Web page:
By Jodie Rodrigues, solicitor at Matthews Folbigg in the Insolvency, Restructuring and Debt Recovery Group
On 24 September 2020, the latest instalment in Australia’s insolvency reforms was announced. These reforms have been branded “the most significant reforms to Australia’s insolvency framework in 30 years”.
For information about the proposed insolvency regulations, read Part 1 of this blog here.
The proposed scheme has been developed to provide relief to small business in light of the economic impact of the coronavirus by way of the additional debt taken on to survive. However, the impact of the proposed mechanisms is wide reaching, and particularly in circumstances where no draft legislation has been released, no consultation has been undertaken, and the plan is to have these amendments in place by 1 January 2021, the reforms may be hazardous for creditors and insolvency practitioners. Read on to find how the insolvency reform will affect you.
Ramifications for Creditors
Aside from the implicit ramifications listed in Part 1, for at least thirty-five business days, creditors can do nothing to recover their debt. During the thirty-five day period, creditors are restricted from:
- Enforcing a personal guarantee given by a director or relative of a director of the debtor company;
- Invoking an ipso facto clause arising from the agreement with the debtor company; and
- Taking action against the debtor company.
Additionally, as businesses can continue to trade in the thirty-five business day period, the potential for creditors and debt to increase during that time is significant. The only limitation appears to be that the company must trade in the ‘ordinary course of business’ – what this means in the middle of a semi-formal restructuring period remains to be seen.
Ramifications for Insolvency Practitioners
If adopted, the proposed measures will alter the nature of the debtor and insolvency practitioner relationship immeasurably.
The proposed reforms include the creation of a role of “small business restructuring practitioner”. Whilst registered liquidators will be able to undertake this role, the intention is that new entrants in the market may register solely as a small business restructuring practitioner – with qualifications or standards of training as yet unspecified.
Practitioners will not be personally liable for debts incurred during the restructuring period – which will be a relief, however the relationship (and personal exposure) of the practitioner to the company and creditors is unclear. Can a practitioner be sued for advice or decisions made during this period? To whom will the practitioner be accountable in the event there is a concern regarding implementation of the plan?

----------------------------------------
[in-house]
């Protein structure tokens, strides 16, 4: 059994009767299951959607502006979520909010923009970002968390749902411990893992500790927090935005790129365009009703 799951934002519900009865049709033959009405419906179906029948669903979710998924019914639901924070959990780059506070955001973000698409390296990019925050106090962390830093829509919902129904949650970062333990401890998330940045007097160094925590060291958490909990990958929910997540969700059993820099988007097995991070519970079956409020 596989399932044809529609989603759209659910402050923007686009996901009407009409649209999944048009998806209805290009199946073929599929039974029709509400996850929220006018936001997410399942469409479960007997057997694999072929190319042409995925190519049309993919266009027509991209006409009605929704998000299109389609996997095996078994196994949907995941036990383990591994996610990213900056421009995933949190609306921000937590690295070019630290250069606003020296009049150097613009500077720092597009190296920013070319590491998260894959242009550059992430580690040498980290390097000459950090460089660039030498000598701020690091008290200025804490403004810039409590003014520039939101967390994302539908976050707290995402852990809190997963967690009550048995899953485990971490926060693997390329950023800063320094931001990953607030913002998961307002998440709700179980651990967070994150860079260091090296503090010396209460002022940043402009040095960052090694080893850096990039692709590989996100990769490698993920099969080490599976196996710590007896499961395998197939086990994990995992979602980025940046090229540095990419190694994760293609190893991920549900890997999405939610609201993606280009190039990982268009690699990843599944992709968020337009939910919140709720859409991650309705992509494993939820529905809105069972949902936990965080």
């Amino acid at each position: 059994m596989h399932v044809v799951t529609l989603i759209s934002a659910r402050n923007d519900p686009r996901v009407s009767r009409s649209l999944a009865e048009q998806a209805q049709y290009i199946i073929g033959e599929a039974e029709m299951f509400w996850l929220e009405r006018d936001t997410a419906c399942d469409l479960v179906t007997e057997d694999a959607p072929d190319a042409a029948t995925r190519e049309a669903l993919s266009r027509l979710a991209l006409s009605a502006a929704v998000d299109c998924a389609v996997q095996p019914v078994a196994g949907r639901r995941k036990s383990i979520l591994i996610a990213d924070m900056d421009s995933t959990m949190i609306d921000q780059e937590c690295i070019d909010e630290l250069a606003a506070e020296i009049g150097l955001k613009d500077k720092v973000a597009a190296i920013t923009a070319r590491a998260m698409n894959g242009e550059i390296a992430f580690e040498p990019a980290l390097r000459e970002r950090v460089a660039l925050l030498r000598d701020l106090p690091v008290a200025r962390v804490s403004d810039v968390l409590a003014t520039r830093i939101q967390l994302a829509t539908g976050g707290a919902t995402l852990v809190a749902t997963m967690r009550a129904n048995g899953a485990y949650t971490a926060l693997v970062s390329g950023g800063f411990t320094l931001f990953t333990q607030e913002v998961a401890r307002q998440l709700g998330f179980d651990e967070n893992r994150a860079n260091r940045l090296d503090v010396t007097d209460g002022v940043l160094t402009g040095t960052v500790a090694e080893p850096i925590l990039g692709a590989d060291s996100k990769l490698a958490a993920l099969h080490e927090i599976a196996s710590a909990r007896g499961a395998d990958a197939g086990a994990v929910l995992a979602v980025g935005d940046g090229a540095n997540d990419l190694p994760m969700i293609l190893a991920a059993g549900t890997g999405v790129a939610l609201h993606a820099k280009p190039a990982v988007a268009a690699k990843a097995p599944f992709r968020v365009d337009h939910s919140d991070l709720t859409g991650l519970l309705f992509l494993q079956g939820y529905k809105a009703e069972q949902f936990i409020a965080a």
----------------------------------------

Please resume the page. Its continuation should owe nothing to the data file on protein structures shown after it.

Given the flat fees and percentage returns the restructuring practitioner is to an extent at the whim of the debtor company and the amount of work involved for the practitioner will need to be controlled carefully. Unless the new breed of practitioner is regulated in the same way as liquidators, there will be an inequality of overheads which may make the role less attractive to registered liquidators.
The responsibilities of the practitioner in developing the restructuring plan are to assist the directors of the debtor company by:
- Helping to determine the eligibility of the company and its directors to participate in the simplified process;
- Supporting the development of the plan including the collation of supporting documents to be provided to creditors; and
- Certifying the plan to creditors.
If the plan is accepted, the practitioner becomes a “bookkeeper” of sorts and is responsible for monitoring the payments made pursuant to the plan. This work is conducted in exchange for an agreed percentage of the payments made to creditors. Practitioners will need to be careful (or protected) against becoming de facto directors depending upon the work involved in the restructuring plan.
The Current Status of the insolvency reforms
The measures falling within the insolvency reforms were announced on 24 September 2020 under a Media Release from the Treasurer. The legislation which would implement the insolvency reforms has yet to be made available to the public.
Watch this space to find out how the insolvency reforms are implemented and how it will affect you.
Matthews Folbigg Lawyers has a specialist team dedicated to Insolvency, Restructuring and Debt Recovery. If you would like more information or advice in relation to Insolvency, Restructuring or Debt Recovery practice and procedure, please contact Stephen Mullette or Jeffrey Brown on (02) 9806 7459 or (02) 9806 7446,or email email@example.com or firstname.lastname@example.org.